That, however, doesn't mean that society should let go of both, including for those who want to separate AND have children. David Cameron's initiative to protect the family unit is the right thing to do. It is a leader's duty to protect the family unit and curb the astronomical rise of divorce. I suppose Mr Cameron's initiative would be geared towards those families who do split up because of social and financial pressures and that maybe members of those families would reconcile with society helping them to deal with their difficulties. Of course those bent on divorce will always divorce anyway , while those who may still have some hope may benefit from a much needed second chance - and many may succeed in putting their lives together again and live a 'bearable' life together thereafter, if only for the sake of the children and until they grow up at least.
If everybody divorced because of boredom or at the first disagreement, the whole world would be divorced and the word 'family' will no longer have any meaning! With children comes the responsibility for parents to do all they can to ensure their children's welfare ... and parents always endeavour to do that in any social system, including many societies belonging to members of the animal kingdom. Even those act from an instinctive sense of duty when they sacrifice some of their own comfort to protect and to ensure stability for their offspring and 'family'. It therefore follows that divorce should only be the option when everything else fails for us clever and very wise humans, or have 'our own' natural instinct to protect have all but disappeared as we got cleverer and modern day wiser?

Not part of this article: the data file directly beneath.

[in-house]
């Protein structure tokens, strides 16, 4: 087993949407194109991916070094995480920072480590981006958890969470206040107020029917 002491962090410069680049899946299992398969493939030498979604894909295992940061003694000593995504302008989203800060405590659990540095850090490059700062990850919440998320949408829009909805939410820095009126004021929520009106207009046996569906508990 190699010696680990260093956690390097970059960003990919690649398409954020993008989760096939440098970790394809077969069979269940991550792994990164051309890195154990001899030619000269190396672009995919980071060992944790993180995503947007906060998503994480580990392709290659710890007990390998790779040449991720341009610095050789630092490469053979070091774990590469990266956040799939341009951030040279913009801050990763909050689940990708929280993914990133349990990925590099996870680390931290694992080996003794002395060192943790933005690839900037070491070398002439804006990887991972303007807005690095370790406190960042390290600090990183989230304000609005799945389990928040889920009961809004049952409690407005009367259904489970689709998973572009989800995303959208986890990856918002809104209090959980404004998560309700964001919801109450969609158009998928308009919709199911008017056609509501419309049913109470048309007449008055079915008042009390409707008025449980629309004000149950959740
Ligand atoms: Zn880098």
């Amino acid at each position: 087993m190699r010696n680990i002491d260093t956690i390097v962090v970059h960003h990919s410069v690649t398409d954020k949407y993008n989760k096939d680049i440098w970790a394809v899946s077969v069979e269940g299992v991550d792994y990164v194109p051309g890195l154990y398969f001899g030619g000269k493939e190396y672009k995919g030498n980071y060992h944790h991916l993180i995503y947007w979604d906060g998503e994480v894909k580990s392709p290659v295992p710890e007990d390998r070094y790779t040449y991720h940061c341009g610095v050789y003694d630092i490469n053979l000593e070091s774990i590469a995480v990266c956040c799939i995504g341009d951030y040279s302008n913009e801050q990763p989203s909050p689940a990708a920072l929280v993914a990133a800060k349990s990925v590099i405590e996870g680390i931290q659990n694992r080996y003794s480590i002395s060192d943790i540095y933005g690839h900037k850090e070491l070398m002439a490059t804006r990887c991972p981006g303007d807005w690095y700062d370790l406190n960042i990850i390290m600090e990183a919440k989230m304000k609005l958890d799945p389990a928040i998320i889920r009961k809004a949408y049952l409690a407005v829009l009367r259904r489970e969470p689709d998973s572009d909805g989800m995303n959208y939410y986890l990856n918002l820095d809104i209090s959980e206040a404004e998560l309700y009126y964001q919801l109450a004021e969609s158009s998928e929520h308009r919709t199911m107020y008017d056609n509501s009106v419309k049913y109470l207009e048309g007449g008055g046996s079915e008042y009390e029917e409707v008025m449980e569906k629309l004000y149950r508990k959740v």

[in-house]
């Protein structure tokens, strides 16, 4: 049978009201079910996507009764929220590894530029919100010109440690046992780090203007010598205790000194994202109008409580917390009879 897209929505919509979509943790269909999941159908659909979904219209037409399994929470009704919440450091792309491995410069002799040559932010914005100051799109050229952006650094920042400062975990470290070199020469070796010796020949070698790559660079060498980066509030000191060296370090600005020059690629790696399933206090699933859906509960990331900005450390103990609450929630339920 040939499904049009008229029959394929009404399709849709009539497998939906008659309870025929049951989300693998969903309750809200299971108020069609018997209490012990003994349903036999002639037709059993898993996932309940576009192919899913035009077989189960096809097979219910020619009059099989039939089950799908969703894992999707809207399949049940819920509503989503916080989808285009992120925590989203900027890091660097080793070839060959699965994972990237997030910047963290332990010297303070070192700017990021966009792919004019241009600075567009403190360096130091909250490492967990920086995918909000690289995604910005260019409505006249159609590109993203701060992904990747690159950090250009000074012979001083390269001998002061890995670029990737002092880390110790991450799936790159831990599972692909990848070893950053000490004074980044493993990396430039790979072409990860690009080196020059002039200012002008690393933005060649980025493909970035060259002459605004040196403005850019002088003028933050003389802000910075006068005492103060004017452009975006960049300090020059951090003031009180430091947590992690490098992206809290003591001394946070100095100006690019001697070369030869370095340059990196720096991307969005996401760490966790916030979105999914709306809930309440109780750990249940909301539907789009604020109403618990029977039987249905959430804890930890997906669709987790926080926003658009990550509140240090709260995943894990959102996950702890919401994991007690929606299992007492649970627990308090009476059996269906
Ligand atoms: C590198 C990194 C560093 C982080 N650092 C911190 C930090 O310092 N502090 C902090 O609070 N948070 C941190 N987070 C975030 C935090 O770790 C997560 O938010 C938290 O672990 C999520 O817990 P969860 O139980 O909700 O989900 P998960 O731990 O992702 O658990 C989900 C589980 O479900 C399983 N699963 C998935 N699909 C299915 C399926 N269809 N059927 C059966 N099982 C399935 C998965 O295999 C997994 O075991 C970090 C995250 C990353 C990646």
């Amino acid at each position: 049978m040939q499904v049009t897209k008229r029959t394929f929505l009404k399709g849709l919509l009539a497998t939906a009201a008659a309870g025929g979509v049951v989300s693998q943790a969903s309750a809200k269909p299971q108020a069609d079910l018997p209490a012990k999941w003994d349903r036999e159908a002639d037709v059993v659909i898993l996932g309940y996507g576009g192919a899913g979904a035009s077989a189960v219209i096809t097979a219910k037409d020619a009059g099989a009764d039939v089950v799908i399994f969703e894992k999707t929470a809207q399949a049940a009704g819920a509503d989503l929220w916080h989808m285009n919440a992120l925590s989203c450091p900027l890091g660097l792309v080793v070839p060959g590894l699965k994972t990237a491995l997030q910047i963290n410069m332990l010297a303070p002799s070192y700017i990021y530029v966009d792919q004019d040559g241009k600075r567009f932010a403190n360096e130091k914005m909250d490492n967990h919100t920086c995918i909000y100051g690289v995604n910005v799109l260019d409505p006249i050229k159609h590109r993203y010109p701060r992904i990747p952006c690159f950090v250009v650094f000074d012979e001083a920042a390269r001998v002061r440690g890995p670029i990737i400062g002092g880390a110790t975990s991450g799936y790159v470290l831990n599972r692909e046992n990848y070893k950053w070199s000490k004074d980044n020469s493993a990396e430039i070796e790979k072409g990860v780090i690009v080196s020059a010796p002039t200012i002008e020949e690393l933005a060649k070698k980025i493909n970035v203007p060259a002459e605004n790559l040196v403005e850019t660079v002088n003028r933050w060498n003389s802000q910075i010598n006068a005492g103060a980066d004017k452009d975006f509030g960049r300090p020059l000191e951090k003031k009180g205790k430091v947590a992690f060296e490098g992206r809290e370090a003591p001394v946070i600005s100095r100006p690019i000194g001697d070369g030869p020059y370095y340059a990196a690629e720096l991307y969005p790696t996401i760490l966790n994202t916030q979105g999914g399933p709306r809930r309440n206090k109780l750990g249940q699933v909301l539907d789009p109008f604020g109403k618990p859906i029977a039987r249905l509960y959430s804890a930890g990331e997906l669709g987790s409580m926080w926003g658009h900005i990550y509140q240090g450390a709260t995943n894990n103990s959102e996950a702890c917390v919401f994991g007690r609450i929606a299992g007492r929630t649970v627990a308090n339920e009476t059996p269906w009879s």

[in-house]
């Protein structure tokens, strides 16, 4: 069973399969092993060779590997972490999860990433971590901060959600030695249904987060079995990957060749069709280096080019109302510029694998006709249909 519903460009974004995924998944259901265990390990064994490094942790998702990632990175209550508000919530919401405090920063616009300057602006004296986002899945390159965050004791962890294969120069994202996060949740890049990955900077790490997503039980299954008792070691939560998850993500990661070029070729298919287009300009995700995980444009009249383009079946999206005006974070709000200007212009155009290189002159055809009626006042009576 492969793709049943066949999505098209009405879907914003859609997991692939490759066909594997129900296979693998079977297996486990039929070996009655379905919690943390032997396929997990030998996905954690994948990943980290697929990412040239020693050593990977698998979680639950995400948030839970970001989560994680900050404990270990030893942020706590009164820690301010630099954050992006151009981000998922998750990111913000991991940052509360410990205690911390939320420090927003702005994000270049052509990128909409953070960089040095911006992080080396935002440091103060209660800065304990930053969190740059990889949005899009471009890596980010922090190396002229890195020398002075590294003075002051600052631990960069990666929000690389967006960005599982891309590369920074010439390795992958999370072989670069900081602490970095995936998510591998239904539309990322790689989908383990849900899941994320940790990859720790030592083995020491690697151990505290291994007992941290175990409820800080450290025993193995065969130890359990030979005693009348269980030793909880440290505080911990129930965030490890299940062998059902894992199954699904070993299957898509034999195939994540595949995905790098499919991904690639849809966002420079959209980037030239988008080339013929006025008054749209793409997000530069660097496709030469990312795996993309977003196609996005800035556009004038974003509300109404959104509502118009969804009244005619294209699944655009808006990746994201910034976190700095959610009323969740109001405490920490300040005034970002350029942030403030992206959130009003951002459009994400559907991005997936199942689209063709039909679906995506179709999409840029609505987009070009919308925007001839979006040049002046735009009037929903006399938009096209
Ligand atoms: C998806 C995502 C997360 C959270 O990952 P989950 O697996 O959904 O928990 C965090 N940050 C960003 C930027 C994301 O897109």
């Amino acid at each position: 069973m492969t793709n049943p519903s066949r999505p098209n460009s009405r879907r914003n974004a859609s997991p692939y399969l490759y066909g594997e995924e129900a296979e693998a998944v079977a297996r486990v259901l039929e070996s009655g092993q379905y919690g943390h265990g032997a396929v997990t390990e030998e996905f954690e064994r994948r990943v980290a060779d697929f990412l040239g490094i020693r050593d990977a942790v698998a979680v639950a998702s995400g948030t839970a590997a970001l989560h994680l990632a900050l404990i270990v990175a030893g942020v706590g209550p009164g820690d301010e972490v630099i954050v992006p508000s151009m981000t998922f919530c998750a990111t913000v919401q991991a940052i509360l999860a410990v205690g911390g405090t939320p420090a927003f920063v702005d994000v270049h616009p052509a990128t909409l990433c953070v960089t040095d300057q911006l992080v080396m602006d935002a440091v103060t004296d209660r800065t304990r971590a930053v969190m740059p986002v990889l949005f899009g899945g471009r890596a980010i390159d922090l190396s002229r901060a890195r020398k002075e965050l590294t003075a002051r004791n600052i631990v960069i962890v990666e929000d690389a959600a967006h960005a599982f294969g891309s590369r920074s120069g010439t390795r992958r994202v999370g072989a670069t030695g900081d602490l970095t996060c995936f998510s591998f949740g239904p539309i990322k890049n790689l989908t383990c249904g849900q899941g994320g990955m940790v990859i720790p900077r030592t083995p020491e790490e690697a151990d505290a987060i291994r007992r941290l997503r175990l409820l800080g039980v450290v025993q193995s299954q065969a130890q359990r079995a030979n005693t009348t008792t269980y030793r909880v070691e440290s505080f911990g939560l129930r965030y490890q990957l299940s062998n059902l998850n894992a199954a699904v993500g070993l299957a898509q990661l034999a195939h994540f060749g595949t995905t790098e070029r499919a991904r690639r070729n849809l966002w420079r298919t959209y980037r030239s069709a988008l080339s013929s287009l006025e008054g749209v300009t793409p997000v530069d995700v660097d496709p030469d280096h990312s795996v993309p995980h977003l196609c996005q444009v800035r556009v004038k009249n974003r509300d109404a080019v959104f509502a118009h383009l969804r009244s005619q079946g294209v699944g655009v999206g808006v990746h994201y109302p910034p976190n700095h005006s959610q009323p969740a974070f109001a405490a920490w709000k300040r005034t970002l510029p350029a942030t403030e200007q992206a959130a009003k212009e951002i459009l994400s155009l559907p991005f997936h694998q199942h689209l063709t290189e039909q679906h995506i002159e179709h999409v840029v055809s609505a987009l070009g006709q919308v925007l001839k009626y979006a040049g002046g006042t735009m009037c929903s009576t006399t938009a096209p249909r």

As for the Nutt's case ... the article then states:
"Between social science and politics falls the shadow of public opinion. Politics is often the mediation between fact and public sentiment. Bad politicians follow the focus groups and ignore inconvenient truths. Good politicians persuade the public of the necessary facts."